LinkedIn recently published a series featuring a wide range of things that can provide inspiration.
In the series titled “What Inspires Me,” LinkedIn Influencers shared what keeps them working, from a harsh rejection they received at the beginning of their career to the hard-working people they see every day in the office.
The people who didn’t believe in her
Naomi Simson, founder of RedBalloon, will never forget the pet name given to her by classmates during college: “Num” because it rhymes with “dumb.”
“I had an idea that I was not the smartest academic in class — and that there were definitely cleverer students on campus. In fact my own father said to me as I was finishing my degree: ‘Just in case your university education does not get you a job — let me send you on a touch-typing course, at least you will have that to fall back on.'”
“At some point I said to myself ‘you just wait — I will show you, I will be a success.’ I have never thought that people took me seriously. It is as if my need to ‘prove’ myself has fuelled my relentless pursuit to create a best work place, for growth and for being ‘world-famous’ for what we do. To show all those people that said to me ‘you can’t’ — that in fact I can.”
Richard Branson is inspired by something Steve Jobs once said: “The ones who are crazy enough to think that they can change the world, are the ones who do.”
“My professional inspiration has no separation from my personal inspiration: it is people who will stop at nothing to make a positive difference to other people’s lives,” Branson writes. “I am fortunate to come across quite a few of these game-changing people, and the desire to help (and keep up with them!) is what drives me.'”
A harsh rejection letter
In the winter of 1976, CNBC’s Herb Greenberg interviewed for a job with the Detroit Free Press, but was rejected because the city editor believed the newspaper could find “somebody better.”
“Those words inspired one of those, ‘Well, I’ll show them!’ moments. Being told ‘we can find somebody better’ is crushing. But at the same time, those words resonate and continually inspire me.”
“I keep that memory in my hip pocket and pull it out whenever anybody questions or criticises my work — or whenever I feel I’m stepping out of my professional comfort zone.”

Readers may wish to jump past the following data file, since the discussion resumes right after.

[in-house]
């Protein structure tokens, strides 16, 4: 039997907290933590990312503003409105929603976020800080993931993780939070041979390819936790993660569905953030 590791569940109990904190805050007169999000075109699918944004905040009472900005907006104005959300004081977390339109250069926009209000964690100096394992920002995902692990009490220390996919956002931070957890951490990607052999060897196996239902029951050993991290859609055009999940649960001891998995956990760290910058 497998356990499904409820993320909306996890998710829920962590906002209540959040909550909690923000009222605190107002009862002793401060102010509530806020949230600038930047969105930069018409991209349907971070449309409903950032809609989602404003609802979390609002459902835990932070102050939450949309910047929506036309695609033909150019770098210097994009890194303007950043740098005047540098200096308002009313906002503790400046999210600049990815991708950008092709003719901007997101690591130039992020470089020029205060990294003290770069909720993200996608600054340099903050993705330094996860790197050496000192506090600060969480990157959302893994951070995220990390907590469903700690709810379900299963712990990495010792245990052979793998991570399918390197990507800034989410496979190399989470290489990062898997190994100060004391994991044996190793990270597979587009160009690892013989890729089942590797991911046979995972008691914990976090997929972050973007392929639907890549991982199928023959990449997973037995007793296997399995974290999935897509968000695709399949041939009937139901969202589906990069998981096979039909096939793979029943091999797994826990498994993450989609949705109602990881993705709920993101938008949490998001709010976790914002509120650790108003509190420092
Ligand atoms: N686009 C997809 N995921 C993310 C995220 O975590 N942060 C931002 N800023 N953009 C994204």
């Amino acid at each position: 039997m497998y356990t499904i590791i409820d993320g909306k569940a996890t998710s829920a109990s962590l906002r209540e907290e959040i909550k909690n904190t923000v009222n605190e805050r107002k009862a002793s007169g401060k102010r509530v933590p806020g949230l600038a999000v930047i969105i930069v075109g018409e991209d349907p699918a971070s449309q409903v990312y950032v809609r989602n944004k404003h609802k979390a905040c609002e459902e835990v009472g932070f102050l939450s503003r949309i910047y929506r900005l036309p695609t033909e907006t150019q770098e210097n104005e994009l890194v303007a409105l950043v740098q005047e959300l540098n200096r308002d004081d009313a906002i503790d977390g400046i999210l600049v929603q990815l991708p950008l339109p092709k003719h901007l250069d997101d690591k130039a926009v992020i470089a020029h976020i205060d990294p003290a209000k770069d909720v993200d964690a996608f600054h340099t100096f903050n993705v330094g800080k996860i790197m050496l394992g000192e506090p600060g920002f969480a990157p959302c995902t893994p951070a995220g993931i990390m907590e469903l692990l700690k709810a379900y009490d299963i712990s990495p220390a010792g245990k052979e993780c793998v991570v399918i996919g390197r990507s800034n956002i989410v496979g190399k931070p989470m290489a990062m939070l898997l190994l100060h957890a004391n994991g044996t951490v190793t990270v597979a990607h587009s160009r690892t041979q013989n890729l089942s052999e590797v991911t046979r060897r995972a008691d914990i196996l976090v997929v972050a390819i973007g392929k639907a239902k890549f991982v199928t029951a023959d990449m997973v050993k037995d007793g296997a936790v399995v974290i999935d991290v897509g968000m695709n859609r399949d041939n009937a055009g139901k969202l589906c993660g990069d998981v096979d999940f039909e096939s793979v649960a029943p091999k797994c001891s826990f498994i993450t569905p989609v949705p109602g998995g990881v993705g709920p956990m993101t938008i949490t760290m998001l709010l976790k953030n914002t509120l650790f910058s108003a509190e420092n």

Dreaming the Disney way
BuzzFeed’s Jon Steinberg was once a high school intern at Walt Disney Imagineering and hasn’t stopped dreaming on building the impossible since then.
“When I’m faced with a challenge or a project that seems too large, I swivel my desk chair and look at the picture of Walt or my badge from my days at Imagineering: It makes me realise that anything can be built, and that decades ago, people with far less technology built things that seem even daunting even today. One day at a time, brick by brick, anything can be built.”
Reading 200 books each year
“Reading has been my favourite pastime since my earliest memory, and in my adult years books have become some of my greatest inspirations,” says Twitter head of social innovation Claire Diaz-Ortiz. “I read more than more than 200 books a year, and most of these books are non-fiction. Business, inspiration, and leadership top the charts in terms of what I spend most of my time reading, and I the reason I put so much of my energy into reading these particular categories is because books in this genre, again and again, have changed the way I think.”
Doing something unsafe
While on a “solid promotion track within academic health care administration” in the 1990s, Steven J. Thompson followed a unexpected opportunity in the emerging biotech sector in Singapore, which he knew nothing about. It worked out, and today he is the senior vice president of Johns Hopkins Medicine and runs Johns Hopkins Medicine International.
“What the leader who gave me the assignment knew, and that I didn’t, is that people with leadership potential often don’t discover it and tap into it until they are faced with a truly difficult challenge, one that pulls them out of their comfort zone and makes failure a real option.”
The curiosity of his co-workers
“Curiosity is not found on the resume,” says Bloomberg anchor Tom Keene. ” You have to drag it out somewhere between the first and fifth interview. You would be surprised at the low pass/fail rate on curiosity.”
VC Richard A. Moran says that a “consistent and reliable source of inspiration” for him is Donald Trump.
“On the one hand he is a bold decision maker and risk taker. He is clear in his communications and uses the media in ways others wish they could. All good. His success could be a source of inspiration and should be considered. But there is that other hand. As a CEO and leader, Donald Trump inspires me to behave in the opposite ways he behaves.”
Shane Snow, co-founder of Contently, isn’t inspired by Superman, because “he can’t lose” and “that’s not inspiring.”
“Personally, I’m inspired by people who overcome bad fortune or circumstance to fulfil their dreams. Professionally, I’m inspired by people and businesses that do incredible things despite glaring flaws or environmental disadvantages,” Snow writes.
“I like flawed people and underdogs. They can’t just work hard to overcome their obstacles, they have to work hard and smart. And that leads to amazing things.”
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